By Trevor Busch
As all of us grapple with the trials and tribulations of a global pandemic, many are seeking out ways and means of entertainment now that the beer taps have gone dry, the movie reels have ticked off their final frames, and the bustling coffee shops have gone silent. While it would probably be anathema for much of the page-turning public to even consider plying the waters of such weighty classics as Melville’s Moby-Dick (1851) or skipping along 19th century London streets with Dickens in David Copperfield (1850), there is no doubt reading has been a pastime that has seen a definite revival.
And while many may have their radar focused on more casual fare, there’s only one genre that centers the attention of the hopeless bibliophile when viral infections start spreading their fear and disarray in a global fashion: early 20th century British espionage fiction. While I can picture the mixture of bemused grins and stultifyingly blank stares elicited by the latter statement, let me state for the record that no one has ever accused me of fostering an under-abundance of melodrama in my writing style.
And before moving on, let’s be clear we’re not talking James Bond here: before Ian Fleming, there was John Buchan and The Thirty-Nine Steps (1915).
A deliberately light and escapist spy thriller, what Buchan termed a “shocker”, The Thirty-Nine Steps is a novella that introduces us to Buchan’s most famous character, Richard Hannay, who would go on to star in more of the author’s espionage and invasion fiction, such as Greenmantle (1916) and Mr. Standfast (1919). Hannay gets caught up in a dramatic race against a German plot to devastate the British war effort, eluding police and spy-ring alike in an epic game of cat-and-mouse across the Scottish moors, and stylishly outwitting his dastardly foreign enemies. Along the way, Buchan gives us cipher code-cracking, murders, motor-cars and monoplanes as we follow Hannay to the very foot of the mysterious thirty-nine steps.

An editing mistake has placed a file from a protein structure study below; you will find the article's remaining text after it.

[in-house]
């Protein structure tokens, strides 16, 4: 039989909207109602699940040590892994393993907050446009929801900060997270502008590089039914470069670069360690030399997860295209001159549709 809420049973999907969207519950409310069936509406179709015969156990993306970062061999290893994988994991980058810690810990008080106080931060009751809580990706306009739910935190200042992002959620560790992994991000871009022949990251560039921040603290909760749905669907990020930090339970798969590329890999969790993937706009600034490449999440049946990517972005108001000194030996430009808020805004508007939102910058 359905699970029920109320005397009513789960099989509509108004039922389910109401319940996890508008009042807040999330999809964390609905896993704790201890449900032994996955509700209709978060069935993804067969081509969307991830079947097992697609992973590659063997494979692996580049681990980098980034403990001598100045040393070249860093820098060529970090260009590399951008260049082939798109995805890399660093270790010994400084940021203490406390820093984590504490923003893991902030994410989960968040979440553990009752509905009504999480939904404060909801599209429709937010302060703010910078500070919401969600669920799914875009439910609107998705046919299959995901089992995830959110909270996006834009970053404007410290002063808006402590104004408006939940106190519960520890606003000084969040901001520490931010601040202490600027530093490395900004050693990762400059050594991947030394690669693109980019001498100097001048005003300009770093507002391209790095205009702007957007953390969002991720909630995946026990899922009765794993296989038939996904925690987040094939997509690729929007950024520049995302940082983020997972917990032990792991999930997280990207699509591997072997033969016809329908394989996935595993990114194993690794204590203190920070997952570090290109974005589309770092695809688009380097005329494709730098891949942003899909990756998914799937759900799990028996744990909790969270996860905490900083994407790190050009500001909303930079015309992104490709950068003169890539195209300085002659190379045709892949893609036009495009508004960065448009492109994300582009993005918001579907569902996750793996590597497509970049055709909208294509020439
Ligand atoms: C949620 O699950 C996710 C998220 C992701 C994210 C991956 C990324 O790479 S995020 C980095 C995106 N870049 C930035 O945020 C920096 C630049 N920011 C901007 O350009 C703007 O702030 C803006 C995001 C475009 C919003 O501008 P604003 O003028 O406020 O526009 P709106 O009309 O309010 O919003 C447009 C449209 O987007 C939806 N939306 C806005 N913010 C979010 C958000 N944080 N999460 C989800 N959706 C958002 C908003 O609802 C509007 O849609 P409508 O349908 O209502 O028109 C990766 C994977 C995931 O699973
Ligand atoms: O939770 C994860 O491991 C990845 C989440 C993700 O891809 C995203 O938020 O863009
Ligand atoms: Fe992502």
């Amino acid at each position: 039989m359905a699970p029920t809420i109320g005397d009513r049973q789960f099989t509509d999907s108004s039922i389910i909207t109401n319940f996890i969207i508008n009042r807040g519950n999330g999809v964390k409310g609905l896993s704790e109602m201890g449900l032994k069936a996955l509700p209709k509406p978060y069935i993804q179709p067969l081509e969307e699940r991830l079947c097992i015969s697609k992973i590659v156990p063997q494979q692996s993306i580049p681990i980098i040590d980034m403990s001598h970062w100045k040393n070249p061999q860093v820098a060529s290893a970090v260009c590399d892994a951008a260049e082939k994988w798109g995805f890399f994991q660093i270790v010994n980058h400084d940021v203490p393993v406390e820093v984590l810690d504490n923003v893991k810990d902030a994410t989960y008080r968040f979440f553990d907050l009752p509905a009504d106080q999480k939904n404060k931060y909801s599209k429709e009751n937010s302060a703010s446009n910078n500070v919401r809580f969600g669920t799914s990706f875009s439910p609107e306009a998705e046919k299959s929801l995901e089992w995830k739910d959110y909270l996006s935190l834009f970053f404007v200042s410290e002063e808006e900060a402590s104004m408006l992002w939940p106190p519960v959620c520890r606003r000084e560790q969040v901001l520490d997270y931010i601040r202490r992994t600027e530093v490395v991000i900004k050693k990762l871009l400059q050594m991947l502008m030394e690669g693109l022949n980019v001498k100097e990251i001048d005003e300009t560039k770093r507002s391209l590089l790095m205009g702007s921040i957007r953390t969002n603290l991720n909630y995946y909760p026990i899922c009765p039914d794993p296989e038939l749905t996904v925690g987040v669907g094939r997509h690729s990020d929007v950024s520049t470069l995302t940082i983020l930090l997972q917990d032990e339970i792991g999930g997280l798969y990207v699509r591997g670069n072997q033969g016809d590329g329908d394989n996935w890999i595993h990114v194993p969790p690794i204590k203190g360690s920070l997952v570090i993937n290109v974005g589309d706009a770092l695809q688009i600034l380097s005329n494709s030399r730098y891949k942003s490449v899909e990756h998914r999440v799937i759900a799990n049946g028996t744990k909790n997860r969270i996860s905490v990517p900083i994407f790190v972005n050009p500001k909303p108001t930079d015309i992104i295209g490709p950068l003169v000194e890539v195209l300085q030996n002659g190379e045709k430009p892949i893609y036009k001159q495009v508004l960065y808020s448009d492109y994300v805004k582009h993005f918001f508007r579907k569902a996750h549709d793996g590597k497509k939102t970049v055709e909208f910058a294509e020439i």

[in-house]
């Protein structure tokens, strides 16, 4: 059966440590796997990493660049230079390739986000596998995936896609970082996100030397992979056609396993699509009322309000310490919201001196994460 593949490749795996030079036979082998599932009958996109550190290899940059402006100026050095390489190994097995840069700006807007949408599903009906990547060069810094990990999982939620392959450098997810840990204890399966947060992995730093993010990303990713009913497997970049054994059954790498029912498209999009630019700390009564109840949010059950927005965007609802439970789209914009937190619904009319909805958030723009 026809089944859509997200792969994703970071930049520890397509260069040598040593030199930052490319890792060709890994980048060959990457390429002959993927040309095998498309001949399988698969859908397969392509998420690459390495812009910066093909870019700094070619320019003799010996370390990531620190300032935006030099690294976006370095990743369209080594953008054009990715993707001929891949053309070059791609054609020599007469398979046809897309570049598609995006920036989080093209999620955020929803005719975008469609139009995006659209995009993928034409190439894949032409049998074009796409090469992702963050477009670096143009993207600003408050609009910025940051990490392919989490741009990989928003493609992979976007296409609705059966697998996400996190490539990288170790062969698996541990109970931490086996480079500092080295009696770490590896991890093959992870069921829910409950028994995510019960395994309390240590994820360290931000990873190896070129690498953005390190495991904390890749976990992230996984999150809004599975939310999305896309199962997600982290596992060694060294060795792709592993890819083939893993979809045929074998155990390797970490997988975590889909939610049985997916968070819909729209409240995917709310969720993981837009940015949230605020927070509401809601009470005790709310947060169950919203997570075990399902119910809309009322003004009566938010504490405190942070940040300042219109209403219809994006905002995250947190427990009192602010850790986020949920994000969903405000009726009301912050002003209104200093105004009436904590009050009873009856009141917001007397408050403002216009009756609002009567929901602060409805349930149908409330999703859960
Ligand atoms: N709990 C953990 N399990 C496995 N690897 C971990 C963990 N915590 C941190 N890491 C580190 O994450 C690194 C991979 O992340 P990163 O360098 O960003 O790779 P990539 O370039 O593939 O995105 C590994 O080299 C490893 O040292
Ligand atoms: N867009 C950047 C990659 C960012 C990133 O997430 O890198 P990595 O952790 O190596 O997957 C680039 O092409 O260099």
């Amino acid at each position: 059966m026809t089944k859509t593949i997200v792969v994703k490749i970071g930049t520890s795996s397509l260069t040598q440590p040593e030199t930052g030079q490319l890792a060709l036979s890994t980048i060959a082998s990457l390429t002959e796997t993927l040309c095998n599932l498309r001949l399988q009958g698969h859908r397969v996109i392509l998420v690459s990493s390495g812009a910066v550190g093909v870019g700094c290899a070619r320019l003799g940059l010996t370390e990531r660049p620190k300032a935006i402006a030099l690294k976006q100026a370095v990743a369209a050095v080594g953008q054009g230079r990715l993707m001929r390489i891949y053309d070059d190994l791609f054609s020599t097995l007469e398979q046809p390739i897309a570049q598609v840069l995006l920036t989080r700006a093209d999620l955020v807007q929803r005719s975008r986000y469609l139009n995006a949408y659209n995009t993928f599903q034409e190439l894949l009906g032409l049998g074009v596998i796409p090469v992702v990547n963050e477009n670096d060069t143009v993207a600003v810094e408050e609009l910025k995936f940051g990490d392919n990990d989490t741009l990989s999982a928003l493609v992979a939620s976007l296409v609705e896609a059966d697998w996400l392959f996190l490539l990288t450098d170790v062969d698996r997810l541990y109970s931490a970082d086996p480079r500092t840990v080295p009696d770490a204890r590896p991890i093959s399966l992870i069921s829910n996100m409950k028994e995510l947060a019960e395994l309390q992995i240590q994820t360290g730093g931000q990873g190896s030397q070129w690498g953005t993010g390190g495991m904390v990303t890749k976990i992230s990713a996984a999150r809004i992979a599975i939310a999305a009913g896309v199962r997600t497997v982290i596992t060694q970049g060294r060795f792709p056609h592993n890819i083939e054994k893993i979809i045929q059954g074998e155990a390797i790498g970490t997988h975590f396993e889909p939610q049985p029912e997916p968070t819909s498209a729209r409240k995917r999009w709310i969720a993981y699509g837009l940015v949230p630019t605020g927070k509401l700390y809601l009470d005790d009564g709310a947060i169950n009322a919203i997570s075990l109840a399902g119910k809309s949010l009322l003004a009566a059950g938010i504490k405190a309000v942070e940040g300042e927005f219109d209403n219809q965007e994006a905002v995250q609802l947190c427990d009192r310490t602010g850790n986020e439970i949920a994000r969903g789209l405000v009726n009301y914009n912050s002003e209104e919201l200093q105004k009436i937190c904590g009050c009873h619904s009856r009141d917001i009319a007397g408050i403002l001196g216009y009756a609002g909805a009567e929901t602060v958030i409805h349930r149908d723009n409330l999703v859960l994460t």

Buchan’s style isn’t one that a reader should seek out if they’re interested in copious detail or smoldering character development over hundreds of pages. At less than 100 pages, the novella is designed to be a breezy adventure almost in the vein of Kidnapped (1886) by Robert Louis Stevenson. Hannay even self describes as a “very ordinary fellow” caught up in something beyond his own imagining. Surprisingly readable for an early 20th century British novel, The Thirty-Nine Steps could serve to fire the imagination of one aged nine or 90 — it has a little something for everyone.
The genre itself — in our case restricted to pre-WWI British espionage and invasion fiction, which would later spawn the more classic and so-called “spy novel” — is relatively microcosmic and has very few entries of anything resembling literature worth remembering. At the time in the lead up to WWI, there were underlying fears in the British public — and military — that Europe’s twisted series of alliances could possibly prompt a covert (or not so covert) German amphibious invasion of Britain’s southern coasts.
Naturally, authors picked up on this palpable fear and stoked it through their fiction. Originators included William Le Queux and E. Phillips Oppenheim, whose serialized magazine novels became the most widely read and successful British spy epics, and especially invasion themes. However, their prosaic style and formulaic stories, produced voluminously between 1900 and 1914, proved of low literary merit — in a sense, some of the first pulp fiction.